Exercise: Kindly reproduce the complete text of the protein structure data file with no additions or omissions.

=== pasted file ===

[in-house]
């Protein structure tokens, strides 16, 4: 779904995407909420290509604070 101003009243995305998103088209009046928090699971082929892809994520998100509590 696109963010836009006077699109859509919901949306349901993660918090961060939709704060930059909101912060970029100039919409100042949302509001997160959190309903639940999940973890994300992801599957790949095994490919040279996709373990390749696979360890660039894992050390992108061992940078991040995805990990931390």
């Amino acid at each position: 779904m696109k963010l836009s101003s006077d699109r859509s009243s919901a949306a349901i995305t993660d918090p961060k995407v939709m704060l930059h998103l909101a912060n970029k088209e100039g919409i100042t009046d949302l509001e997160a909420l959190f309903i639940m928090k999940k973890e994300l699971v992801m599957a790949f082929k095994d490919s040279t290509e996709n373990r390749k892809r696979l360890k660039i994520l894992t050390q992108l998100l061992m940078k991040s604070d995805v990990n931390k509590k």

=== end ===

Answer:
[in-house]
């Protein structure tokens, strides 16, 4: 779904995407909420290509604070 101003009243995305998103088209009046928090699971082929892809994520998100509590 696109963010836009006077699109859509919901949306349901993660918090961060939709704060930059909101912060970029100039919409100042949302509001997160959190309903639940999940973890994300992801599957790949095994490919040279996709373990390749696979360890660039894992050390992108061992940078991040995805990990931390």
């Amino acid at each position: 779904m696109k963010l836009s101003s006077d699109r859509s009243s919901a949306a349901i995305t993660d918090p961060k995407v939709m704060l930059h998103l909101a912060n970029k088209e100039g919409i100042t009046d949302l509001e997160a909420l959190f309903i639940m928090k999940k973890e994300l699971v992801m599957a790949f082929k095994d490919s040279t290509e996709n373990r390749k892809r696979l360890k660039i994520l894992t050390q992108l998100l061992m940078k991040s604070d995805v990990n931390k509590k």